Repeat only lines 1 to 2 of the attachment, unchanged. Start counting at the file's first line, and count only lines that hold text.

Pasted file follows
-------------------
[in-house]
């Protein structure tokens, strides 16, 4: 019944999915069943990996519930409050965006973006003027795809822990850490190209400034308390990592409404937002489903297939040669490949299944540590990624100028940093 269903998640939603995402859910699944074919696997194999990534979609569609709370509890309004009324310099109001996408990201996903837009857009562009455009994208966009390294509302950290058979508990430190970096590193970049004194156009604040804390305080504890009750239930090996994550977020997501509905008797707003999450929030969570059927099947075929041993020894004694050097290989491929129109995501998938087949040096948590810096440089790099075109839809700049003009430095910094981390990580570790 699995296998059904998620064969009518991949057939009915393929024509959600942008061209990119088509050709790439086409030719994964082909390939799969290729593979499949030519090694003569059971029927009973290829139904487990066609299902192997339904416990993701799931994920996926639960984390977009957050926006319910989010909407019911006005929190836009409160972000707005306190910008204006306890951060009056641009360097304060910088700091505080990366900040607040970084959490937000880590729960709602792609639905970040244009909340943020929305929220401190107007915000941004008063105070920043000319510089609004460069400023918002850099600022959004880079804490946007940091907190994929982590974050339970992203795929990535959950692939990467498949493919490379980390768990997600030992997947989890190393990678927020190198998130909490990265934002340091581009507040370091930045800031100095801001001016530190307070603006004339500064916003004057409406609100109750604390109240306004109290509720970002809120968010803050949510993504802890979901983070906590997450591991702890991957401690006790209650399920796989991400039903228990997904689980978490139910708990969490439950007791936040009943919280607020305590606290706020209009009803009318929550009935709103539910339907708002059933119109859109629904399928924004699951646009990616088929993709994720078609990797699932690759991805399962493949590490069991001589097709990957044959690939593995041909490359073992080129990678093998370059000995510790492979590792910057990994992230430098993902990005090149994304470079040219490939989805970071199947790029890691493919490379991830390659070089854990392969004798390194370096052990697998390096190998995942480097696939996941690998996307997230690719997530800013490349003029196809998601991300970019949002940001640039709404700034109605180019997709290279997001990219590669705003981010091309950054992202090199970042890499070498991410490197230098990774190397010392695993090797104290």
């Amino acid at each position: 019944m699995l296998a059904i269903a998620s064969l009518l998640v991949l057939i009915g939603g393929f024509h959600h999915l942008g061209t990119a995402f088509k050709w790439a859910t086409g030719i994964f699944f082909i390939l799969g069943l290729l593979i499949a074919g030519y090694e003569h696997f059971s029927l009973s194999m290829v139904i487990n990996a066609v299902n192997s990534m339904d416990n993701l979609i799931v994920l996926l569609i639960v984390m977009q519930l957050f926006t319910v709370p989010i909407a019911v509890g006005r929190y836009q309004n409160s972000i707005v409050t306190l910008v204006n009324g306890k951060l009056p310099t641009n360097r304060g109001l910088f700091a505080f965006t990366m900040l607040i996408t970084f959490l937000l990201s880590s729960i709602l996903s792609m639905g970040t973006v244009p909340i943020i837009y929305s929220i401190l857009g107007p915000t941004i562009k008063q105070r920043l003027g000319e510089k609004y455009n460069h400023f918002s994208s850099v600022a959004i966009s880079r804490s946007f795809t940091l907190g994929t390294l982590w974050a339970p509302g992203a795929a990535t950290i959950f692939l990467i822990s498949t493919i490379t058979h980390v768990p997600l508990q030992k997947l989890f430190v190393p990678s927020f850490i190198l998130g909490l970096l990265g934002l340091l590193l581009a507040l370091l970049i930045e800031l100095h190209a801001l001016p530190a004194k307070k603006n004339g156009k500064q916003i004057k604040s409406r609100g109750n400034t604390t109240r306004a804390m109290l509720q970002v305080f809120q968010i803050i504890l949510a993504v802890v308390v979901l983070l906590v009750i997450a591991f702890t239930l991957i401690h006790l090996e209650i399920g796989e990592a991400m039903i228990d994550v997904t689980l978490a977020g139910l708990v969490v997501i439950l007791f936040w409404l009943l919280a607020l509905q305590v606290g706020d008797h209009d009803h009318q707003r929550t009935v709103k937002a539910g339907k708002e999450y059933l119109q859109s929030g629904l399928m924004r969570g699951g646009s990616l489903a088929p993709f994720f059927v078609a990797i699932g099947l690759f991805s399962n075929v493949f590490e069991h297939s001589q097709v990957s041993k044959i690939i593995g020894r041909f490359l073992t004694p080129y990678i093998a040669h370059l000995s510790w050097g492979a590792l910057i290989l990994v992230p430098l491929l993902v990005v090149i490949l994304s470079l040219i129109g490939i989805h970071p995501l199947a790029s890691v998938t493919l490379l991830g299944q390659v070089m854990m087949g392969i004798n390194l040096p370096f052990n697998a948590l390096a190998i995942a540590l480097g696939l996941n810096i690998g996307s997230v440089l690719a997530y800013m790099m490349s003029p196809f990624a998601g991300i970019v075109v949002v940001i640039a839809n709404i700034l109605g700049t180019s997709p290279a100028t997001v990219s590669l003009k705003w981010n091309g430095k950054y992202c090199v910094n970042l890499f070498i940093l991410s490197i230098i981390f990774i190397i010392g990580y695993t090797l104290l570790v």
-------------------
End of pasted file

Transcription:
[in-house]
């Protein structure tokens, strides 16, 4: 019944999915069943990996519930409050965006973006003027795809822990850490190209400034308390990592409404937002489903297939040669490949299944540590990624100028940093 269903998640939603995402859910699944074919696997194999990534979609569609709370509890309004009324310099109001996408990201996903837009857009562009455009994208966009390294509302950290058979508990430190970096590193970049004194156009604040804390305080504890009750239930090996994550977020997501509905008797707003999450929030969570059927099947075929041993020894004694050097290989491929129109995501998938087949040096948590810096440089790099075109839809700049003009430095910094981390990580570790 699995296998059904998620064969009518991949057939009915393929024509959600942008061209990119088509050709790439086409030719994964082909390939799969290729593979499949030519090694003569059971029927009973290829139904487990066609299902192997339904416990993701799931994920996926639960984390977009957050926006319910989010909407019911006005929190836009409160972000707005306190910008204006306890951060009056641009360097304060910088700091505080990366900040607040970084959490937000880590729960709602792609639905970040244009909340943020929305929220401190107007915000941004008063105070920043000319510089609004460069400023918002850099600022959004880079804490946007940091907190994929982590974050339970992203795929990535959950692939990467498949493919490379980390768990997600030992997947989890190393990678927020190198998130909490990265934002340091581009507040370091930045800031100095801001001016530190307070603006004339500064916003004057409406609100109750604390109240306004109290509720970002809120968010803050949510993504802890979901983070906590997450591991702890991957401690006790209650399920796989991400039903228990997904689980978490139910708990969490439950007791936040009943919280607020305590606290706020209009009803009318929550009935709103539910339907708002059933119109859109629904399928924004699951646009990616088929993709994720078609990797699932690759991805399962493949590490069991001589097709990957044959690939593995041909490359073992080129990678093998370059000995510790492979590792910057990994992230430098993902990005090149994304470079040219490939989805970071199947790029890691493919490379991830390659070089854990392969004798390194370096052990697998390096190998995942480097696939996941690998996307997230690719997530800013490349003029196809998601991300970019949002940001640039709404700034109605180019997709290279997001990219590669705003981010091309950054992202090199970042890499070498991410490197230098990774190397010392695993090797104290």